Author Archives: Josh Funderburk

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P1-Variability in Regularity and Autonomous Mobility

Josh Funderburk


The two article I found, Variability in Regularity: Mining Temporal Mobility patterns in London, Singapore and Beijing Using Smart-Card Data and The Wave of Autonomous Mobility focus around the ideas of using data to determine patterns in the temporal dimension of people’s movement to extrapolate possibilities of regularity and create predictions and how cities and the urban environment will grow and adapt to changes happening with autonomous mobility developments, respectively.

The first look will be at the Variability in Regularity article. The base premise of this paper was to research, using the three cities of London, Singapore, and Beijing which have some of the world’s largest modes of public transportation that has a means of data collection. The research was conducted over the courses of one-week periods, as that is normally how long the respective city transit authorities held on to data. The data was used to observe “Two critical aspects of mobility patterns… namely temporal distributions of trip starting times at stations and the pattern of trips the flow from an into given stations at different times taken from the (Origin-Destination) matrix” (Variability 14). Pretty much what this exercise is trying to show is the temporal, or time-based, distributions and location distributions within these three cities over the course of one 5-day week (weekends excluded since different cultures and places view weekends with differing work schedules) and using this data to find regularity in patterns to help with virtual modelling and future predictions of people’s movements. The finding of this research concluded that, in terms of cities, Beijing had the most stable showings regarding temporal patterns, while Singapore was evenly regular with regard to both temporal patterns and location patterns. London, being the third city studied, showed the most varies patterns both in temporal and location. The basic reasoning for this could stem from previous technologies within the cities: London first having created an underground rail system evolved into its current day transit system, having 400 stops within the city proper; Singapore has a transit system of more recent development, meaning that each station and tube line is more strategically placed based on the current and projected layout and demographic regions of the city. This important detail is critical to understanding why London has a higher variability in temporal data compared to the more regular Singapore; citizens of London have more options of tube stops to use each day while people in Singapore do not, while Singapore also has a better infrastructure for the urban structure. After reviewing the data and discussions explained in this article, I found that this research is a great example of data collect that could be used done by any major city or urban landscape in order to help predict the population’s movement within the urban environment and make the city better suited for this autonomous movement. This data can be used to find placed of increased traffic and flow, showing that the station would need to be able to hold an increased population count. This would also help to distinguish the parts the city that are most active versus inactive.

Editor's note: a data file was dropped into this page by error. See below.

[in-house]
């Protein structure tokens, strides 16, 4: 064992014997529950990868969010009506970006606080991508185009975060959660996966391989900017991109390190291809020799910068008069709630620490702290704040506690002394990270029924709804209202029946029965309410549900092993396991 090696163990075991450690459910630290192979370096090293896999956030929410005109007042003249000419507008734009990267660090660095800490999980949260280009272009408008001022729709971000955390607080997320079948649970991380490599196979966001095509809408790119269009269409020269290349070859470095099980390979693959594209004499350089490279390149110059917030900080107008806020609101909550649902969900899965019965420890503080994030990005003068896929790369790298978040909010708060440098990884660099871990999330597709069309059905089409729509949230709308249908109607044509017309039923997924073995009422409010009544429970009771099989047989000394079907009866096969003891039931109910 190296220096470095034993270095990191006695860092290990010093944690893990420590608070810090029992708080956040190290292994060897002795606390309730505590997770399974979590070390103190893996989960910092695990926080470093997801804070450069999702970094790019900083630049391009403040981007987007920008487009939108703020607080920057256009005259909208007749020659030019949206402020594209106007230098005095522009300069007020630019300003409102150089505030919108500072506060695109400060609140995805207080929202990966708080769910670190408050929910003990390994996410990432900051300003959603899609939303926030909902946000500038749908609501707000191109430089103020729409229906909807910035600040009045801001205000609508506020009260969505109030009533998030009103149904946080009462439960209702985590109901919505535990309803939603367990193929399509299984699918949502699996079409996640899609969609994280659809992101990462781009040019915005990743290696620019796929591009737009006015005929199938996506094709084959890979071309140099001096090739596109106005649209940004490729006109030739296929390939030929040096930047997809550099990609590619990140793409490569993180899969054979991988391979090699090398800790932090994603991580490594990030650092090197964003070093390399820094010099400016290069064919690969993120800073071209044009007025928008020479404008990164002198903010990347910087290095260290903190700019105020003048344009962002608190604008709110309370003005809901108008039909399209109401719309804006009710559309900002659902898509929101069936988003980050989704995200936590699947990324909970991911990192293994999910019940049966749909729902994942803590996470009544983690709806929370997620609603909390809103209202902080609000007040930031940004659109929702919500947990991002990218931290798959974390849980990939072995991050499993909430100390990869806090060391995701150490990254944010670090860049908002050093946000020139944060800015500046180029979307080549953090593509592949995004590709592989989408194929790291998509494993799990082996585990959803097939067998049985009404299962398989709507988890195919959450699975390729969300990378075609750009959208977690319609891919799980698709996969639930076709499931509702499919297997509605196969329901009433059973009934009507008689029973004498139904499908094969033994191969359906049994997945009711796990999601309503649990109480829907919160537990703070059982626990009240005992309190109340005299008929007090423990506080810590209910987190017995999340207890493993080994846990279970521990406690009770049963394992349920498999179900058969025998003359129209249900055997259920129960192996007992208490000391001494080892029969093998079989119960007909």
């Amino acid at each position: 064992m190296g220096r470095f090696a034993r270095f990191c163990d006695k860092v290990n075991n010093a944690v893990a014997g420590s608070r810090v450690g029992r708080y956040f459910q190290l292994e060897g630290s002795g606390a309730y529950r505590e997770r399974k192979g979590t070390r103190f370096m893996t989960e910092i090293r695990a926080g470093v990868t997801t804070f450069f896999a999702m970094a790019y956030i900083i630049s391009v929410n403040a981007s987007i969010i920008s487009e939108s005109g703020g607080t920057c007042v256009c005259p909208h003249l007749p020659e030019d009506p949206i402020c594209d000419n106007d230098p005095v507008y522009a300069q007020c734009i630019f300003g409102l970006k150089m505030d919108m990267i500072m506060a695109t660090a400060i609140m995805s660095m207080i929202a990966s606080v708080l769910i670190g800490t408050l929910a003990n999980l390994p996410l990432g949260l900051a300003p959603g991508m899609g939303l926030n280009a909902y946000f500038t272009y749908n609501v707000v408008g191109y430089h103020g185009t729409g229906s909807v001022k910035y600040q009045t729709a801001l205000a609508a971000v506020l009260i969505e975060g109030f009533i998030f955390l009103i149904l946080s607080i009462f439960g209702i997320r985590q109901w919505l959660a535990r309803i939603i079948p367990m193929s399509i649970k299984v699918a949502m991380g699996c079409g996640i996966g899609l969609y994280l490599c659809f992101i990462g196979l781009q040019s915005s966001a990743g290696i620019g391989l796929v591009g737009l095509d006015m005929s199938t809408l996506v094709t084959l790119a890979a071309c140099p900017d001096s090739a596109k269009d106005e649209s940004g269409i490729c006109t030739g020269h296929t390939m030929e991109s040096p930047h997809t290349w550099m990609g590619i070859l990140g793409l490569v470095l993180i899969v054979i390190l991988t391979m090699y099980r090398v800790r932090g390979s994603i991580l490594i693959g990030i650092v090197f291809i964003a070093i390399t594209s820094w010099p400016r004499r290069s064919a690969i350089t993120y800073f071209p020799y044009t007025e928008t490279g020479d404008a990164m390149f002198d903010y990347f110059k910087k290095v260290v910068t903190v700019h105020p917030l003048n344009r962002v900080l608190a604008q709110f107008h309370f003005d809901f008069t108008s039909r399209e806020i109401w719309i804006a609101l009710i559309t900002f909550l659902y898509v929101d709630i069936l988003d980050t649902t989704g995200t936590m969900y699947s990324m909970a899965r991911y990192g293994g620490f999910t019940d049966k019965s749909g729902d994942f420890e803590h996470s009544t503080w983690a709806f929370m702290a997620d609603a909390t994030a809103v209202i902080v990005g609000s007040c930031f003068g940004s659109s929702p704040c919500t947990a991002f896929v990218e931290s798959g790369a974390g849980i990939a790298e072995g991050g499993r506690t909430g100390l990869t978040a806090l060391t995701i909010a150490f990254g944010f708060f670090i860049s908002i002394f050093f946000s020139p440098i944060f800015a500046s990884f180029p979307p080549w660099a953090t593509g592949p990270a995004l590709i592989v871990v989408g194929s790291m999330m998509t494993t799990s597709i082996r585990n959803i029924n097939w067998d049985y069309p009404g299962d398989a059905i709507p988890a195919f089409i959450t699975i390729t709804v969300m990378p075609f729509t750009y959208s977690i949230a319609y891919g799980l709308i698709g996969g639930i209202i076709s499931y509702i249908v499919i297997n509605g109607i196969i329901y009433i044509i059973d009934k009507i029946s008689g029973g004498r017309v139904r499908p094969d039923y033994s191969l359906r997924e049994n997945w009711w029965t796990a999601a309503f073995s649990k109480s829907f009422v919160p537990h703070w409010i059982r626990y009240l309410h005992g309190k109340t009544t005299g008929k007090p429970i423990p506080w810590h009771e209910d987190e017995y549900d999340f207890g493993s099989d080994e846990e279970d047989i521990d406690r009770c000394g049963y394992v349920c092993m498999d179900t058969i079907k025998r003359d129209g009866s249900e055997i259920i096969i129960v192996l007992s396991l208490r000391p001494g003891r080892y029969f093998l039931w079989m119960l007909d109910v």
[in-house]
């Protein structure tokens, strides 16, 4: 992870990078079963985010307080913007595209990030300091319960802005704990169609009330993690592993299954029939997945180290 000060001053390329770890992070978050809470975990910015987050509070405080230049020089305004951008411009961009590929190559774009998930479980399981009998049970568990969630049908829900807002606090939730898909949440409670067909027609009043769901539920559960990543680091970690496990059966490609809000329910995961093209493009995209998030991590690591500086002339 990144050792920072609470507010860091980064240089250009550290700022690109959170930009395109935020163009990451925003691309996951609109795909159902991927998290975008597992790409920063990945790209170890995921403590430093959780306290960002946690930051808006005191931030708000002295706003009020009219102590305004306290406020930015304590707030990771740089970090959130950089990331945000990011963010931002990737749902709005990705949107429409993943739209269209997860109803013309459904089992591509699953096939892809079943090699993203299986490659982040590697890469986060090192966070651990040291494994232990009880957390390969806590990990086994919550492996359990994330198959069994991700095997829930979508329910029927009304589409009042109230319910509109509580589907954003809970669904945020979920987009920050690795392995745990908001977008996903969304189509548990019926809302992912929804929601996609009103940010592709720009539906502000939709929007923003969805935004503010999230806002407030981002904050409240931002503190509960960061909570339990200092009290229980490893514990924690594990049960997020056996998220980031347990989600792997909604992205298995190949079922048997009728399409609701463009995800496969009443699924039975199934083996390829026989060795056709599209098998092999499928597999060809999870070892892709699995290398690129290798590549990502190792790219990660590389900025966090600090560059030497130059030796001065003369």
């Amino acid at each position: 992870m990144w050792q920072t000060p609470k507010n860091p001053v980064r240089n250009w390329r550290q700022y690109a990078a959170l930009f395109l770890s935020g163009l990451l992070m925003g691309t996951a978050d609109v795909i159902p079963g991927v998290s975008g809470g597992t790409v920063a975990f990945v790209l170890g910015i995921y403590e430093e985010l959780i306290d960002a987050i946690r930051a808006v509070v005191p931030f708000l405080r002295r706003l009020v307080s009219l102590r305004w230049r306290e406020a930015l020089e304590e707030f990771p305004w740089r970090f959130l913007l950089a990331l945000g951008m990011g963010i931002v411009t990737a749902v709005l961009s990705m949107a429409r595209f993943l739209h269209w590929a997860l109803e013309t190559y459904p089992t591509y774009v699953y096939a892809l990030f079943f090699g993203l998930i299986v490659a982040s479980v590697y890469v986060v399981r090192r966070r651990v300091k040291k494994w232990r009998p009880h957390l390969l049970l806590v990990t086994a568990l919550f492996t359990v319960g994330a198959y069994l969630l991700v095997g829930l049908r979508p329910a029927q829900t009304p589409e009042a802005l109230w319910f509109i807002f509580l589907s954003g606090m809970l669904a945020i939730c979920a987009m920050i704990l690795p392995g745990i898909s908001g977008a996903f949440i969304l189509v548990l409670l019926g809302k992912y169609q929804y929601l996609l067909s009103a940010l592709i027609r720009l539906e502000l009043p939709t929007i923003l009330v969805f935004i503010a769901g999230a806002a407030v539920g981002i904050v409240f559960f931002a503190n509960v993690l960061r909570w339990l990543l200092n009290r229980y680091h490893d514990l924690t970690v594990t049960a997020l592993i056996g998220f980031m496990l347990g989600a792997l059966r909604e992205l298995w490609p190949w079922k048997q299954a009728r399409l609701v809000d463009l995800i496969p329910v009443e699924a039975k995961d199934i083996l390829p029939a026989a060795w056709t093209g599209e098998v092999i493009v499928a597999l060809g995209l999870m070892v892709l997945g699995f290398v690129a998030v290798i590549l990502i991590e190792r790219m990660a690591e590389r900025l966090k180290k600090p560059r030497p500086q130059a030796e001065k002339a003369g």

Second, a look at The Wave of Autonomous Mobility. This article is primarily a look into past uses of “autonomous” mobility and how future designs can lend a hand to creating a more autonomous future in terms of Personal Mobility Vehicles (PMVs). The article starts by discussing current uses of autonomous functions impacting mobility, such as transit systems have guides brakes and sensors to determine location of trains ahead of them, buildings with automated elevator systems along with “motion-sensors, actuated lights, automatic doors with PIR, vision, floor pressure sensors, or sensor-controlled water flows…” (Mobility 3). The focus after this part in the article is primarily on the use of personal Mobility Vehicles, as the author(s) see them as a way to increase the mobility of persons of age and disability. Multiple methods are explained throughout this paper as to how PMVs could become more ingrained into use and how the built environment can be molded to fit these autonomous modes of mobility. In the paper, the first explained mobility detail relating to persons of disability is the use of textured surfaces, the texture being something a person could feel and understand the meaning of, helping to guide them along their path to a destination. The more contemporary versions of automated mobility following this idea of texture dive into the sciences, looking more into camera sensors and magnetic influence within the floor. Both of these options are explained to be ways of the building communicating with the PMVs, and vice versa. These systems would help guide the mobility vehicle without manual operations through unseen means. Overall, the grand idea behind any of these autonomous mobility technologies is to help give people of impairment or elder status a better participation in the urban environment, optimize resources for a sustainable and resilient system, and a better understanding of cohabitation between entities both human and non-human.


Articles Referenced:

The Wave of Autonomous Mobility:


Variability in Regularity